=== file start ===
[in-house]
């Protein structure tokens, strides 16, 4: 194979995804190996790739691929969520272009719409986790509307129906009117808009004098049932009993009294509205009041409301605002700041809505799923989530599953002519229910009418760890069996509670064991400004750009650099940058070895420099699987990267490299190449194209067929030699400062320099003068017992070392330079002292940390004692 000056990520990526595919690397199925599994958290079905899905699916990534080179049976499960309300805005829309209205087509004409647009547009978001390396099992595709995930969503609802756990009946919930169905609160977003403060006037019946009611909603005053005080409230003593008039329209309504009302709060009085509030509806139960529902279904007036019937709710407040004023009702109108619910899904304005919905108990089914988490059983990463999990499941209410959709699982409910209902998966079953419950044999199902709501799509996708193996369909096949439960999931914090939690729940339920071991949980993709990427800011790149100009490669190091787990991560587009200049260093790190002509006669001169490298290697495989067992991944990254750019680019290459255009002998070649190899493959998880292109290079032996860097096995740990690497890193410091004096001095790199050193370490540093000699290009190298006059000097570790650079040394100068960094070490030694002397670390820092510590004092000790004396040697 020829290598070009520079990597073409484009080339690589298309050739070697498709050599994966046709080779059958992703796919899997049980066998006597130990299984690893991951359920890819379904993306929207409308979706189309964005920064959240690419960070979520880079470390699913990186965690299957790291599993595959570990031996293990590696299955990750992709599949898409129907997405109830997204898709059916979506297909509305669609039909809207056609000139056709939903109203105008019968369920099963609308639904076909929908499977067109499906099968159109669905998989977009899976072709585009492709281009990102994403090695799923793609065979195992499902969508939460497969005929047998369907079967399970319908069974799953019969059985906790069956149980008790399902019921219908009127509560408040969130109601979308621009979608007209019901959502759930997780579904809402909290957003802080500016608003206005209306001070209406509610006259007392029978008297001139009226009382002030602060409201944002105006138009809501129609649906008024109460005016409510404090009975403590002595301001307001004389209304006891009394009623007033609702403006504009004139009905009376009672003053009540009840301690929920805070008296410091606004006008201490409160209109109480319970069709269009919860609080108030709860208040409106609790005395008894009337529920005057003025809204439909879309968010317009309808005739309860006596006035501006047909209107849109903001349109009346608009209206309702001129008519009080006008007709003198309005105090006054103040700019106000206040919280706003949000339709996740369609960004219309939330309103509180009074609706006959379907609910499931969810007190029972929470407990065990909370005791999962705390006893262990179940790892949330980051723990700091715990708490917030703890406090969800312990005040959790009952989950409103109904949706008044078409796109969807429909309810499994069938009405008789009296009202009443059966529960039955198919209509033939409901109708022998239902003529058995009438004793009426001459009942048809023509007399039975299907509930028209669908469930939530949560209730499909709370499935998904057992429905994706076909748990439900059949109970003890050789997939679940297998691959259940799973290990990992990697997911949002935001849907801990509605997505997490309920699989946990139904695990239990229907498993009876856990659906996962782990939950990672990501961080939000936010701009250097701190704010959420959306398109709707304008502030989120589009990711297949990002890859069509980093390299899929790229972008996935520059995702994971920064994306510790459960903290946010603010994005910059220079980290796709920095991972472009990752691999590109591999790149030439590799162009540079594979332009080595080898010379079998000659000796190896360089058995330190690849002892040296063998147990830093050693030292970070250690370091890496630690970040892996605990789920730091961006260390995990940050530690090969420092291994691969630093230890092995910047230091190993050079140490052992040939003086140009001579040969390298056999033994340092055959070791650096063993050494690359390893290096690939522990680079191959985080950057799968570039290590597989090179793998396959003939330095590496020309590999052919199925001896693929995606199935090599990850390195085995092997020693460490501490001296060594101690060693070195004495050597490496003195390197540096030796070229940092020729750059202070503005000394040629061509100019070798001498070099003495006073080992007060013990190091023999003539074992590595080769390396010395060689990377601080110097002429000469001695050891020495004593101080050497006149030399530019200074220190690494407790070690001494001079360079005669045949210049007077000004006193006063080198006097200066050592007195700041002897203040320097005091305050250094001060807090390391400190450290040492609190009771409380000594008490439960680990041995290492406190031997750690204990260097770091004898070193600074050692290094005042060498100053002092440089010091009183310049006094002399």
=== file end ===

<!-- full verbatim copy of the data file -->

[in-house]
């Protein structure tokens, strides 16, 4: 194979995804190996790739691929969520272009719409986790509307129906009117808009004098049932009993009294509205009041409301605002700041809505799923989530599953002519229910009418760890069996509670064991400004750009650099940058070895420099699987990267490299190449194209067929030699400062320099003068017992070392330079002292940390004692 000056990520990526595919690397199925599994958290079905899905699916990534080179049976499960309300805005829309209205087509004409647009547009978001390396099992595709995930969503609802756990009946919930169905609160977003403060006037019946009611909603005053005080409230003593008039329209309504009302709060009085509030509806139960529902279904007036019937709710407040004023009702109108619910899904304005919905108990089914988490059983990463999990499941209410959709699982409910209902998966079953419950044999199902709501799509996708193996369909096949439960999931914090939690729940339920071991949980993709990427800011790149100009490669190091787990991560587009200049260093790190002509006669001169490298290697495989067992991944990254750019680019290459255009002998070649190899493959998880292109290079032996860097096995740990690497890193410091004096001095790199050193370490540093000699290009190298006059000097570790650079040394100068960094070490030694002397670390820092510590004092000790004396040697 020829290598070009520079990597073409484009080339690589298309050739070697498709050599994966046709080779059958992703796919899997049980066998006597130990299984690893991951359920890819379904993306929207409308979706189309964005920064959240690419960070979520880079470390699913990186965690299957790291599993595959570990031996293990590696299955990750992709599949898409129907997405109830997204898709059916979506297909509305669609039909809207056609000139056709939903109203105008019968369920099963609308639904076909929908499977067109499906099968159109669905998989977009899976072709585009492709281009990102994403090695799923793609065979195992499902969508939460497969005929047998369907079967399970319908069974799953019969059985906790069956149980008790399902019921219908009127509560408040969130109601979308621009979608007209019901959502759930997780579904809402909290957003802080500016608003206005209306001070209406509610006259007392029978008297001139009226009382002030602060409201944002105006138009809501129609649906008024109460005016409510404090009975403590002595301001307001004389209304006891009394009623007033609702403006504009004139009905009376009672003053009540009840301690929920805070008296410091606004006008201490409160209109109480319970069709269009919860609080108030709860208040409106609790005395008894009337529920005057003025809204439909879309968010317009309808005739309860006596006035501006047909209107849109903001349109009346608009209206309702001129008519009080006008007709003198309005105090006054103040700019106000206040919280706003949000339709996740369609960004219309939330309103509180009074609706006959379907609910499931969810007190029972929470407990065990909370005791999962705390006893262990179940790892949330980051723990700091715990708490917030703890406090969800312990005040959790009952989950409103109904949706008044078409796109969807429909309810499994069938009405008789009296009202009443059966529960039955198919209509033939409901109708022998239902003529058995009438004793009426001459009942048809023509007399039975299907509930028209669908469930939530949560209730499909709370499935998904057992429905994706076909748990439900059949109970003890050789997939679940297998691959259940799973290990990992990697997911949002935001849907801990509605997505997490309920699989946990139904695990239990229907498993009876856990659906996962782990939950990672990501961080939000936010701009250097701190704010959420959306398109709707304008502030989120589009990711297949990002890859069509980093390299899929790229972008996935520059995702994971920064994306510790459960903290946010603010994005910059220079980290796709920095991972472009990752691999590109591999790149030439590799162009540079594979332009080595080898010379079998000659000796190896360089058995330190690849002892040296063998147990830093050693030292970070250690370091890496630690970040892996605990789920730091961006260390995990940050530690090969420092291994691969630093230890092995910047230091190993050079140490052992040939003086140009001579040969390298056999033994340092055959070791650096063993050494690359390893290096690939522990680079191959985080950057799968570039290590597989090179793998396959003939330095590496020309590999052919199925001896693929995606199935090599990850390195085995092997020693460490501490001296060594101690060693070195004495050597490496003195390197540096030796070229940092020729750059202070503005000394040629061509100019070798001498070099003495006073080992007060013990190091023999003539074992590595080769390396010395060689990377601080110097002429000469001695050891020495004593101080050497006149030399530019200074220190690494407790070690001494001079360079005669045949210049007077000004006193006063080198006097200066050592007195700041002897203040320097005091305050250094001060807090390391400190450290040492609190009771409380000594008490439960680990041995290492406190031997750690204990260097770091004898070193600074050692290094005042060498100053002092440089010091009183310049006094002399």